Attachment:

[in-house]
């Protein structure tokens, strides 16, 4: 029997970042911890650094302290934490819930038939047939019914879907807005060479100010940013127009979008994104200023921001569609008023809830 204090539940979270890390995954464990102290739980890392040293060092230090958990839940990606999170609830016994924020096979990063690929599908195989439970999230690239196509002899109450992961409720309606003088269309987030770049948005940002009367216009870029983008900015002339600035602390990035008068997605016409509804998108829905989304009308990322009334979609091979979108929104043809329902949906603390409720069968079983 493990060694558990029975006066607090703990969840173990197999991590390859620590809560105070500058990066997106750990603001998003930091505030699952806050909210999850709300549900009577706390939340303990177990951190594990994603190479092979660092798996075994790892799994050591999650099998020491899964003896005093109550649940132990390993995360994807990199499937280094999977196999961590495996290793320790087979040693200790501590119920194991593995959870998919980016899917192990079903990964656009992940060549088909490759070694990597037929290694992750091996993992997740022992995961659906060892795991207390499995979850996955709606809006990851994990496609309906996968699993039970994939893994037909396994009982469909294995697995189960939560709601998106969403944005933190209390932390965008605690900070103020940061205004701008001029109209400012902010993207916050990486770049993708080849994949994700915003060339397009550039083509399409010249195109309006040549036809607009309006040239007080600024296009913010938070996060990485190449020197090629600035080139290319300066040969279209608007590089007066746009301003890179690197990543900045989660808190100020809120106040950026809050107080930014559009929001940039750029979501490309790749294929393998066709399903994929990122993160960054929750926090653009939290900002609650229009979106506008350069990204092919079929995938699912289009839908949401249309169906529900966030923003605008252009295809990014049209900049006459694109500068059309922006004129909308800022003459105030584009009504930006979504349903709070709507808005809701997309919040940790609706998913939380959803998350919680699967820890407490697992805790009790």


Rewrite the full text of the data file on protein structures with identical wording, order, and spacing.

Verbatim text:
[in-house]
């Protein structure tokens, strides 16, 4: 029997970042911890650094302290934490819930038939047939019914879907807005060479100010940013127009979008994104200023921001569609008023809830 204090539940979270890390995954464990102290739980890392040293060092230090958990839940990606999170609830016994924020096979990063690929599908195989439970999230690239196509002899109450992961409720309606003088269309987030770049948005940002009367216009870029983008900015002339600035602390990035008068997605016409509804998108829905989304009308990322009334979609091979979108929104043809329902949906603390409720069968079983 493990060694558990029975006066607090703990969840173990197999991590390859620590809560105070500058990066997106750990603001998003930091505030699952806050909210999850709300549900009577706390939340303990177990951190594990994603190479092979660092798996075994790892799994050591999650099998020491899964003896005093109550649940132990390993995360994807990199499937280094999977196999961590495996290793320790087979040693200790501590119920194991593995959870998919980016899917192990079903990964656009992940060549088909490759070694990597037929290694992750091996993992997740022992995961659906060892795991207390499995979850996955709606809006990851994990496609309906996968699993039970994939893994037909396994009982469909294995697995189960939560709601998106969403944005933190209390932390965008605690900070103020940061205004701008001029109209400012902010993207916050990486770049993708080849994949994700915003060339397009550039083509399409010249195109309006040549036809607009309006040239007080600024296009913010938070996060990485190449020197090629600035080139290319300066040969279209608007590089007066746009301003890179690197990543900045989660808190100020809120106040950026809050107080930014559009929001940039750029979501490309790749294929393998066709399903994929990122993160960054929750926090653009939290900002609650229009979106506008350069990204092919079929995938699912289009839908949401249309169906529900966030923003605008252009295809990014049209900049006459694109500068059309922006004129909308800022003459105030584009009504930006979504349903709070709507808005809701997309919040940790609706998913939380959803998350919680699967820890407490697992805790009790």